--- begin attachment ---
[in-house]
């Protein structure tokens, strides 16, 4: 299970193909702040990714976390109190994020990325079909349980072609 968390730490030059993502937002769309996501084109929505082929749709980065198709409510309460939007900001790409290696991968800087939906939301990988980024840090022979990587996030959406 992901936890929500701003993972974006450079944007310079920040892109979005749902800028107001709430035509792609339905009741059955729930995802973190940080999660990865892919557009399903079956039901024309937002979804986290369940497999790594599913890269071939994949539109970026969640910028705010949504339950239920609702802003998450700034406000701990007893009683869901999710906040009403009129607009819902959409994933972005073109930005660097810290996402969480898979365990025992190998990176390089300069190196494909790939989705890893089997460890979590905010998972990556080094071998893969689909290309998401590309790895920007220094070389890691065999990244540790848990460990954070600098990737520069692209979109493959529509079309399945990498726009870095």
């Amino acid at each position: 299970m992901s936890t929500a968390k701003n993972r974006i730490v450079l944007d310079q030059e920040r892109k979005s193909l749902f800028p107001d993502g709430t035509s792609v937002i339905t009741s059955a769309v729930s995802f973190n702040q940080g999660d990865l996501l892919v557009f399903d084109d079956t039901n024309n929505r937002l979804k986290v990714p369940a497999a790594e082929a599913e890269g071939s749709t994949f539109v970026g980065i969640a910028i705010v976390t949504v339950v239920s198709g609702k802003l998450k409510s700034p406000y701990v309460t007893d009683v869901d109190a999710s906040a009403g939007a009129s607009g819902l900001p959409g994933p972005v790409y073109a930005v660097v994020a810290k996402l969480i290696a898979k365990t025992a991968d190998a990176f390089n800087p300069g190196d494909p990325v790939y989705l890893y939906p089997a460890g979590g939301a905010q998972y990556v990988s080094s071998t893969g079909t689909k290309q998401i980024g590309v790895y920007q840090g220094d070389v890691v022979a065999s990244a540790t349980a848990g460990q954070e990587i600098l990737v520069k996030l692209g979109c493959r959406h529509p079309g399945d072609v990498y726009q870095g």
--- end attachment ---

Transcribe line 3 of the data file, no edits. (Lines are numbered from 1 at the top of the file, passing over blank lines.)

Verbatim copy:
């Amino acid at each position: 299970m992901s936890t929500a968390k701003n993972r974006i730490v450079l944007d310079q030059e920040r892109k979005s193909l749902f800028p107001d993502g709430t035509s792609v937002i339905t009741s059955a769309v729930s995802f973190n702040q940080g999660d990865l996501l892919v557009f399903d084109d079956t039901n024309n929505r937002l979804k986290v990714p369940a497999a790594e082929a599913e890269g071939s749709t994949f539109v970026g980065i969640a910028i705010v976390t949504v339950v239920s198709g609702k802003l998450k409510s700034p406000y701990v309460t007893d009683v869901d109190a999710s906040a009403g939007a009129s607009g819902l900001p959409g994933p972005v790409y073109a930005v660097v994020a810290k996402l969480i290696a898979k365990t025992a991968d190998a990176f390089n800087p300069g190196d494909p990325v790939y989705l890893y939906p089997a460890g979590g939301a905010q998972y990556v990988s080094s071998t893969g079909t689909k290309q998401i980024g590309v790895y920007q840090g220094d070389v890691v022979a065999s990244a540790t349980a848990g460990q954070e990587i600098l990737v520069k996030l692209g979109c493959r959406h529509p079309g399945d072609v990498y726009q870095g």